Discovering God Further Reading

Discovering God: Exploring the Possibilities of Faith

Objections to the Biblical Worldview

Welcome to the Discovering God “Further Reading” site. In order to keep the book free in give-away programs, or very low cost, we moved these articles from the book to this site. Feel free to read and/or download these short explanations of the biblical worldview and how that view responds to some key criticisms leveled by skeptics. We aren’t attempting a full, academic explanation of the issues here. These articles explain the general direction of argument in each area.

See the recommended reading list at the bottom for a fuller coverage.

Why trust the text of the Bible, when it’s been translated and copied countless times?

What about science and the Bible?

What about evolution?

What about the problem of evil?

What about other religions? What about atrocities committed in the name of Jesus?

Suggested reading:

James Rochford, Evidence Unseen: Exposing the Myth of Blind Faith. This easily accessible book covers most areas where explorers feel the need for evidence behind the biblical worldview. Here are some more great articles by my colleague James Rochford:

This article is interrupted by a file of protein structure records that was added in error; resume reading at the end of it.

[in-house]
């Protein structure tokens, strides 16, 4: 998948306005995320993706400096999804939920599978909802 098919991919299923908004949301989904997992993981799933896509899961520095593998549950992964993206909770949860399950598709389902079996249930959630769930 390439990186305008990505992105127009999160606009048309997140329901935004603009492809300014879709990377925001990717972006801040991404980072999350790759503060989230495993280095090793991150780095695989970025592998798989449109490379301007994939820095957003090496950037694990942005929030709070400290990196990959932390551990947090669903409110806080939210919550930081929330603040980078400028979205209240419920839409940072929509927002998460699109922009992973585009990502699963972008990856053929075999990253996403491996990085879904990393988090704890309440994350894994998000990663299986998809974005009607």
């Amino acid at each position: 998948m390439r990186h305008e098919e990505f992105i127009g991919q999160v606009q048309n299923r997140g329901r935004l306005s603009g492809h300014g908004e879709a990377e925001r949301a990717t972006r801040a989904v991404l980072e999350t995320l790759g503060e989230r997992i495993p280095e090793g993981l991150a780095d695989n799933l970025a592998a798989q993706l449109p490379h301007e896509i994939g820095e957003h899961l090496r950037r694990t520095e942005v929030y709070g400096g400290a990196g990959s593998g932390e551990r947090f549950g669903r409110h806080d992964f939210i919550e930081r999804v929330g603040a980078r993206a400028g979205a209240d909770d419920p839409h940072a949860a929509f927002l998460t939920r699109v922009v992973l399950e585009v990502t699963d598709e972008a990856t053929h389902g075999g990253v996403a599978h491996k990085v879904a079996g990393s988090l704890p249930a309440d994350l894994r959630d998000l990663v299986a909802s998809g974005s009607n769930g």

Josh McDowell, Evidence That Demands A Verdict: Life-Changing Truth for a Skeptical World. Yes, that’s its title. This is a large book that goes into a lot of detail for serious readers.

Lee Strobel, The Case for Christ: A Journalist's Personal Investigation of the Evidence for Jesus. Strobel was a non-believer until he studied the evidence for Jesus’ authenticity. In this book he recounts a series of interviews with scholars on issues like the resurrection.

Lee Strobel, The Case for a Creator: A Journalist Investigates Scientific Evidence That Points Toward God. This book focuses on new findings in science that point toward the existence of God. Strobel recounts a series of interviews with theistic science scholars.

C. S. Lewis, Mere Christianity. British professor, C. S. Lewis converted from atheism to Jesus while teaching at Cambridge. This classic text has been enjoyed by millions.